“An unkempt hair coat can be a sign of a cat who’s uncomfortable when they’re grooming themselves,” Dr Howard adds.
“Their coat becomes matted and there’s more dead skin and more oil in their hair coat because they can’t groom themselves comfortably anymore.”
Reduce the risk
While some breeds and larger sized cats will have a greater genetic predisposition to arthritis, the biggest risk factor after old age is being overweight, as it puts more pressure on the joints.
“Keeping your cat in a good body condition and on really good quality nutrition is setting them up as best as you can,” Dr Jenkins says.
If your cat is showing some of the subtle arthritic signs, it’s important to take them to the vet to start a management plan.
“We might find that there’s some joint swelling and a reduction in the movement of the joints – if there’s an area that we’re worried about, we’ll progress to radiographs,” Dr Jenkins says.
“Management involves making sure their bodyweight is optimal – slow, controlled weight loss to their target weight is single-handedly the most effective way to reduce pain for them.”
Your vet can advise you about how to safely reduce your cat’s calorie intake without compromising their nutrient intake, and potentially start a more comprehensive treatment plan to prevent further joint decline.
“If the cat is obviously in discomfort, you might use some pain relief and there’s definitely physiotherapy, hydrotherapy and acupuncture as well,” Dr Howard says.
“There’s good evidence for using green-lipped mussel supplementation in cats for anti-inflammatory benefits – published studies show that in just a few weeks, ease of mobility and perceived comfort levels may improve.”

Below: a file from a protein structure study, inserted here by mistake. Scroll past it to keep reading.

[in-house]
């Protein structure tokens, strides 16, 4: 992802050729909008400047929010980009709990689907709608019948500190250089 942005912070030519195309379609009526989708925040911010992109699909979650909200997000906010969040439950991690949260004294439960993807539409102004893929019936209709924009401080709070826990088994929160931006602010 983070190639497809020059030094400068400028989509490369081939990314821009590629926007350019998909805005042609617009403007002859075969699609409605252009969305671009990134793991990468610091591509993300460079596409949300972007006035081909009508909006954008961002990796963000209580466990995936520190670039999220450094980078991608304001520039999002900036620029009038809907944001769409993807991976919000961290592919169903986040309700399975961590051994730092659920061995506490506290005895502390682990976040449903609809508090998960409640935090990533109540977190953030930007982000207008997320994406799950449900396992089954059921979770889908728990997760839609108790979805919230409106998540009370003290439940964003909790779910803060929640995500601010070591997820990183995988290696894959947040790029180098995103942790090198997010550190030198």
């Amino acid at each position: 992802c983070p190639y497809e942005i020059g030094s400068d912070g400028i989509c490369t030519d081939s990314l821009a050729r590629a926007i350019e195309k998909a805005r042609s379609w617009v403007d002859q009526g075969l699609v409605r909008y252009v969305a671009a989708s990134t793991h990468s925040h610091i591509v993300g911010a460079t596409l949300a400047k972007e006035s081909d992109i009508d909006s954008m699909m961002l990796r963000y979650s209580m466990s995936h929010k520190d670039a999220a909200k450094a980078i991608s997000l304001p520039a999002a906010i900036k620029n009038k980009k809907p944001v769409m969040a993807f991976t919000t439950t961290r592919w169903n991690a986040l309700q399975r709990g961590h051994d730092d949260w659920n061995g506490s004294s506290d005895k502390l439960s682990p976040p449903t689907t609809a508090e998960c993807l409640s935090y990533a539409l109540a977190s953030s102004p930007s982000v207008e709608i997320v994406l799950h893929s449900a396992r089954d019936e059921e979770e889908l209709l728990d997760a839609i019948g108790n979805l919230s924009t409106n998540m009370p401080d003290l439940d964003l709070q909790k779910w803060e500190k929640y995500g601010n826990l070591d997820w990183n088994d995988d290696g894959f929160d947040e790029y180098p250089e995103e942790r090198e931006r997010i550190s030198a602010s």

Dr Howards adds that anecdotally, there’s evidence that suggests using glucosamine and chondroitin supplementation can be beneficial as a preventative because they provide the building blocks of healthy joint cartilage.
Take a look around your home and consider if there are ways you can make simple modifications to increase your arthritic cat’s quality of life.
“If there’s a bed they like to go on, have some kind of stool or step so they can get up there more easily,” Dr Jenkins says.
“Look at their litter tray too – is it hard for them to get into it? Do you need a bigger tray or a shallower dish?”
Meanwhile, try to encourage gentle play to keep their joints limber and strong.
“Gentle exercise is really important for managing joint health – some cats actually really enjoy going for a little walk using a cat harness; there’s mental stimulation as well,” Dr Howard says.
“Soft bedding is always nice too, particularly for old cats that really like to sleep a lot during the day.”
Learn about pet supplements and more tips to help care for your cat’s joints from PAW by Blackmores® at www.blackmores.com.au/paw-by-blackmores.